May our worship give us a new heart and deepen our commitment to God and neighbor!

Filed in: Liturgy • Tags: ,

Comments (7)

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  1. Frank says:

    When we receive Holy Communion reverently, God sees His Son in us and is very pleased. That’s why it’s important to spend at least 15 minutes in quiet meditation after Communion. Chattering diminishes this.

    • Sue Zappa says:

      Thank you, Frank! I’ve been saying this for years! That’s also why there should be NO MUSIC during the reception of Holy Communion. No one can be singing & be with Our Lord in deep prayer at the same time. I sang in a church choir for 7 years, & I had to go to an additional Mass where I could pray & worship God without thinking about music. No one can do both at the same time. All attention must be on Our Lord present within us during that brief period! God bless you!

      • Taylor says:

        People can sing and be intimate with God at the same time. This happens during the Liturgy of the Hours. It also happens during Mass when people consider the words they are singing and are led to contemplate God through the words as long as the music itself does not distract (and it can distract, but not always). So, to say “no one” is incorrect. To say “some” is accurate.

        • Sue Zappa says:

          Not everyone “chants” the Liturgy of the Hours, Taylor. I am a Secular Discalced Carmelite, & all of us pray it in spoken form except at our monthly meetings. I would use the words, “only a few”. And even then, it isn’t a regular occurrence. It may be more possible at home when you have religious music playing in the background & you have no distractions.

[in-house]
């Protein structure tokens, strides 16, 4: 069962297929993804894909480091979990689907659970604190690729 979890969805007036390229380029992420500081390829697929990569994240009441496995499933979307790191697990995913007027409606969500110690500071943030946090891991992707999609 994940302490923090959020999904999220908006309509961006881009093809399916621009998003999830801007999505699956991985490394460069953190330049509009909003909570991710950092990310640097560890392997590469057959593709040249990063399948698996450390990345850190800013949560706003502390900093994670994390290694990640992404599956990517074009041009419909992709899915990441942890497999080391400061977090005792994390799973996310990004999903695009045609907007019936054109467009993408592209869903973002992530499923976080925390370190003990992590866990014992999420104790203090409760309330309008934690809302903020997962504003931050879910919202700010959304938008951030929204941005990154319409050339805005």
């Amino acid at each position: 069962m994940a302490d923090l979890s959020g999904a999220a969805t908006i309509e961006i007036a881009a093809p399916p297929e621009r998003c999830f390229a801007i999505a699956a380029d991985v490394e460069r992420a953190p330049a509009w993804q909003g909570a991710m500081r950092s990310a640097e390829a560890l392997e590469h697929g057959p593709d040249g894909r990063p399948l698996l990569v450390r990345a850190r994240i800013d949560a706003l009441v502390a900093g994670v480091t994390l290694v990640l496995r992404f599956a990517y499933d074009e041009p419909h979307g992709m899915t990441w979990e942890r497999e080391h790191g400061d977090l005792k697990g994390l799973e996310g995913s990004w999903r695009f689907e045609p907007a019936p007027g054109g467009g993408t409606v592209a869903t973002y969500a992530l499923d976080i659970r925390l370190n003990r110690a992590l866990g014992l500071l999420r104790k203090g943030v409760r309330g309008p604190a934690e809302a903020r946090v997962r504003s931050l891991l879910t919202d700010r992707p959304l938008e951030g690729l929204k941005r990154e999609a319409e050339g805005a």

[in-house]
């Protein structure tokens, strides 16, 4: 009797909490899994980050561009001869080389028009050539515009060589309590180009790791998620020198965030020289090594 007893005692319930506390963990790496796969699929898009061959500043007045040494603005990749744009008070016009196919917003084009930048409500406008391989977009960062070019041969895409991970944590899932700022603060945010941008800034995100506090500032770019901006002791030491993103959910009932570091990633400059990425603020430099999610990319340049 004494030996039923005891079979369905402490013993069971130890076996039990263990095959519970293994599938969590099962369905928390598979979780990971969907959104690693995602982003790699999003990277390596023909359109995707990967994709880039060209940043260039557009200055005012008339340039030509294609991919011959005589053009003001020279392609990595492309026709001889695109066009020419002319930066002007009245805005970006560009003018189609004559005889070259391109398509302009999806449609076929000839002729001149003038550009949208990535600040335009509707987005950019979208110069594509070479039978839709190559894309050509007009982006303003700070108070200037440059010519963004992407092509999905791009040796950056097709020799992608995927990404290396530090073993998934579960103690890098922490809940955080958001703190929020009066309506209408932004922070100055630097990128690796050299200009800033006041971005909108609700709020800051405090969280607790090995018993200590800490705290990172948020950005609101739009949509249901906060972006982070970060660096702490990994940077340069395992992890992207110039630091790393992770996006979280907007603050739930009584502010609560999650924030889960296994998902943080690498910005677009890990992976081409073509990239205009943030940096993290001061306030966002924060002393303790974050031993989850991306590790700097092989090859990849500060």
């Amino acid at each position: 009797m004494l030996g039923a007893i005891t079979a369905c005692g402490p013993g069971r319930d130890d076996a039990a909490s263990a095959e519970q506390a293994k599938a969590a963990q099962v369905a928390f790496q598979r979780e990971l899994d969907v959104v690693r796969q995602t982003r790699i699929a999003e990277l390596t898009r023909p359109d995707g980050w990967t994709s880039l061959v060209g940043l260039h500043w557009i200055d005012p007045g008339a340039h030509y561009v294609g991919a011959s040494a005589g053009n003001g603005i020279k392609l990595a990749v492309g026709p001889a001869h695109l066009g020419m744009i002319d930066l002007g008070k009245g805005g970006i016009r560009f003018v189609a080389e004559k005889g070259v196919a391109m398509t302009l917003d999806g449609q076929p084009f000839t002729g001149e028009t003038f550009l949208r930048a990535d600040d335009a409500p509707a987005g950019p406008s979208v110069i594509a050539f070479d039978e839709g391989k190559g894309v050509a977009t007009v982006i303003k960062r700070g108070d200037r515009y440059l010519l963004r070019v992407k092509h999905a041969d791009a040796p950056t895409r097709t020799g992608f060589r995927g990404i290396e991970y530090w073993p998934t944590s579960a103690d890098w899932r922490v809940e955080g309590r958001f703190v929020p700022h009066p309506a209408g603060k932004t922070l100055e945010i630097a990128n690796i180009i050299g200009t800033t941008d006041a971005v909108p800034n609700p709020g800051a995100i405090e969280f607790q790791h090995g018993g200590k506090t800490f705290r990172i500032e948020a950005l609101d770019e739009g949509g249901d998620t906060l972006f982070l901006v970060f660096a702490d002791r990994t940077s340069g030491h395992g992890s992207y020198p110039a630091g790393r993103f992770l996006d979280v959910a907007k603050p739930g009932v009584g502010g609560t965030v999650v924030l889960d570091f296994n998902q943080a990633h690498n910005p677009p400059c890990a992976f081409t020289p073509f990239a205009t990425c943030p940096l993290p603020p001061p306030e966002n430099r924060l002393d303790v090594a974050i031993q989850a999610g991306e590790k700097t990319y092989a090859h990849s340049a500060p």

• Antonia says:

            Amen to NO MUSIC after Communion. It’s completely & utterly distracting! I can’t connect with Jesus about my own thanks, love, and needs if the words of a song are blasting in my head.

            Also, it would be so wonderful to have 10 or 15 minutes of silent prayer after Communion, instead of the 2-5 minutes we usually get (depending on how far up front you sit). After all, what else do we have to do that is more important at that time besides being in deep personal prayer with Our Lord?

  2. Davidnab says:

    Perhaps the most popular expression is the liberty of the Spirit to describe a sense of freedom when one can act wholeheartedly or without constraint in the group. Here, too, its biblical meaning has been obscured. Paul uses it to define New Covenant life as opposed to Old Covenant life under the law of Moses (2 Cor 3:17; cf. 3:6). Our corporate worship occurs within the New Covenant; only in a covenant context does the term have significance. The Holy Spirit has the sovereign right to direct a worshiper to behave in ways that are outside the box. Using this expression to describe one s emotional state during worship, or with the assumption that it describes a behavior that is normative for the Holy Spirit, risks associating the Spirit only with the unplanned or spontaneous, even the loss of the corporate order commanded by the Apostle Paul (1 Cor 14:40).

  3. Taylor says:

    My advice to you, Father Pope, is to be more internally recollected before the Mass and focus on praying and on waiting for the Lord to inspire you to speak a message. Wait on the Lord and listen to Him. Amen.